9. Nawani, D. (2013).Rethinking assessments in schools. Economic & Political Weekly EPW, 50 (2), 37-42.
  10. Pathak, A.T. and Khurana, B. (1991). Baroda Development Screening Test for Infants. Indian Pediatrics, 28, 31-37.
  11. Satapathy, M (2009). Psychological tests developed for children in India. A review of recent trends in research, practice and application. In: Clinical Child Psychology. (Eds.) Shyam, R. and Khan, A. (Chapter 14, pp. 3-20).
  12. Sharma, G. (2016). Reversing the twin ideals of right to education. No detention and CCE. Economic & Political Weekly EPW, 51(9), 85-89.
  13. Sternberg, R.J. (2007). Culture, Instruction and Assessment. Comparative Education, Special Issue (33): Western Psychological and Educational Theory and Practice in Diverse Contexts, 43(1), 5-22.
  14. Wortham, S.C. (2008). Assessment in Early Childhood Education. Pearson Prentice Hall.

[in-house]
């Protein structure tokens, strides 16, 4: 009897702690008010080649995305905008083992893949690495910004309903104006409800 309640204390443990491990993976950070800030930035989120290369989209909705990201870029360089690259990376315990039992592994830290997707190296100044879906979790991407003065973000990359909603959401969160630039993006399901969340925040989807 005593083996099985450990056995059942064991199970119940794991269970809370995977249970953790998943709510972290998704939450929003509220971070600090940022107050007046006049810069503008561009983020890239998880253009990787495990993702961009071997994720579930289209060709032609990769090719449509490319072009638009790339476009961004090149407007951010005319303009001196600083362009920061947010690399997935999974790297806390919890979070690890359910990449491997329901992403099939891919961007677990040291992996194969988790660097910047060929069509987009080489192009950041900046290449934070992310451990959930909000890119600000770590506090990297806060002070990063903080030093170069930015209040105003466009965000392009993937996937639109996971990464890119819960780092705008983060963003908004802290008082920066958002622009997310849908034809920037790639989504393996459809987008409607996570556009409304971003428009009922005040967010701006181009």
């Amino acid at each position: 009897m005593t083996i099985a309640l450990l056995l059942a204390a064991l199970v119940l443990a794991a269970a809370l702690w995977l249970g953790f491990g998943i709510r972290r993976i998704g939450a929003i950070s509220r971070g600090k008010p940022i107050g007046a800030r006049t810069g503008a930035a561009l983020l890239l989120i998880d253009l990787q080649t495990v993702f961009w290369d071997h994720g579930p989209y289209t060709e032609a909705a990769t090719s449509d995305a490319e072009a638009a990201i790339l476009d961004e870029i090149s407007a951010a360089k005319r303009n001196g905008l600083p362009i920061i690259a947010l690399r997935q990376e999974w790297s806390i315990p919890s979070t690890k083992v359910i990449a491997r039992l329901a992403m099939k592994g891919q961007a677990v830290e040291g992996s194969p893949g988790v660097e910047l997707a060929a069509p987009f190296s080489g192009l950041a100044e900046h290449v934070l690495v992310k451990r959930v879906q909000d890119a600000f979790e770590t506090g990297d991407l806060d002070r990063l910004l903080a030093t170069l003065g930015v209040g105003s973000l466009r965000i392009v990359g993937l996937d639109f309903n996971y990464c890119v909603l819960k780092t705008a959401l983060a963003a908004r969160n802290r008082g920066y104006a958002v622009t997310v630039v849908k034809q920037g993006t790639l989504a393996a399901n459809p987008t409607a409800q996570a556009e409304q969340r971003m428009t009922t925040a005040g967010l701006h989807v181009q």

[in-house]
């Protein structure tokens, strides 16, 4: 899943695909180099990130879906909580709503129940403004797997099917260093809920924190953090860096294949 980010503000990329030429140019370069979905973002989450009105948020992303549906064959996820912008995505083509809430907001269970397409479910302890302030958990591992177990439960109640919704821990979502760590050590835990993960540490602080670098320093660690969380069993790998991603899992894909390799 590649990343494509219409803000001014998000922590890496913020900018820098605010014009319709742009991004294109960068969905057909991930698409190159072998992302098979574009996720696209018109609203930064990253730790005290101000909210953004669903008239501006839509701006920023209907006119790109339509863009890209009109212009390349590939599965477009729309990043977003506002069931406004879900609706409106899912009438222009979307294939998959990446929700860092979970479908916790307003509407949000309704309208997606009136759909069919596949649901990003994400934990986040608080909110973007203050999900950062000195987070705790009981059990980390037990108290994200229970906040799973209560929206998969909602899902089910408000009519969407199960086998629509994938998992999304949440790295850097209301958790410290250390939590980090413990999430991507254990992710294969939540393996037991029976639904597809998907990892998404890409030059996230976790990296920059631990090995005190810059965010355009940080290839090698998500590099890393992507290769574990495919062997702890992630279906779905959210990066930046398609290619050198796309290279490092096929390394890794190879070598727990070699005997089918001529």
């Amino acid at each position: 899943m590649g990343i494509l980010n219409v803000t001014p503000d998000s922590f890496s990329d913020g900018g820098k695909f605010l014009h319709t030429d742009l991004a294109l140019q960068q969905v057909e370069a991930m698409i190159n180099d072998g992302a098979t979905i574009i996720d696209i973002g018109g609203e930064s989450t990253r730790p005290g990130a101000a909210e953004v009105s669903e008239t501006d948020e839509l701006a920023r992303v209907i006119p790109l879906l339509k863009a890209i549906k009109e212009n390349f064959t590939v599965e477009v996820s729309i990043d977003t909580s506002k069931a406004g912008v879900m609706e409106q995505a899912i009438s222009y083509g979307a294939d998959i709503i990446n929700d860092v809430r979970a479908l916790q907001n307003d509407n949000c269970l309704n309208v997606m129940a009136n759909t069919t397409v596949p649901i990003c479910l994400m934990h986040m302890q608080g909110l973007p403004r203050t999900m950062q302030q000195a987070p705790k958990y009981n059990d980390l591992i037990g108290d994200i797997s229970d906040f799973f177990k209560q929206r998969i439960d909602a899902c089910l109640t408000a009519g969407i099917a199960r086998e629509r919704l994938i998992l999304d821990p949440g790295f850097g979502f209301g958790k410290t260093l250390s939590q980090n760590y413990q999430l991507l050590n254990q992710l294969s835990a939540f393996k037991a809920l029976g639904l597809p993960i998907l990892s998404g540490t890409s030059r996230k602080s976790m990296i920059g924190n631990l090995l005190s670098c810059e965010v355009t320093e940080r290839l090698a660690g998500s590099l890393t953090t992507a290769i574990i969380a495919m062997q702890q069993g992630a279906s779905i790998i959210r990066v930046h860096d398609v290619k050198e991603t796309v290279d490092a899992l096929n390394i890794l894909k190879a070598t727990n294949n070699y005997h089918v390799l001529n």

1. Dodge, D. T., Heroman, C., Charles, J. and Maiorca, J. (2004). How Ongoing Assessment Supports Children’s Learning and Leads to Meaningful Curriculum. In: Spotlight on Young Children and Assessment, NAEYC, 9-16.
  2. Nair, M.K.C., George, B., Philip, E., Lekshmi, M.A., Haran, J.C. and Sathy, N. (1991). Trivandrum Developmental Screening Chart. Indian Pediatrics, 28, 869-872.
  3. National Council of Educational Research and Training (2006). Sourcebook on Assessment Classes I-V.
  4. Prochner, L. (2002). Preschool and Playway in India. Childhood. 9, 435- 453.
  5. Shepard, L.A. (1994). The Challenges of Assessing Young Children Appropriately. The Phi Delta Kappan, 76 (3), 206-212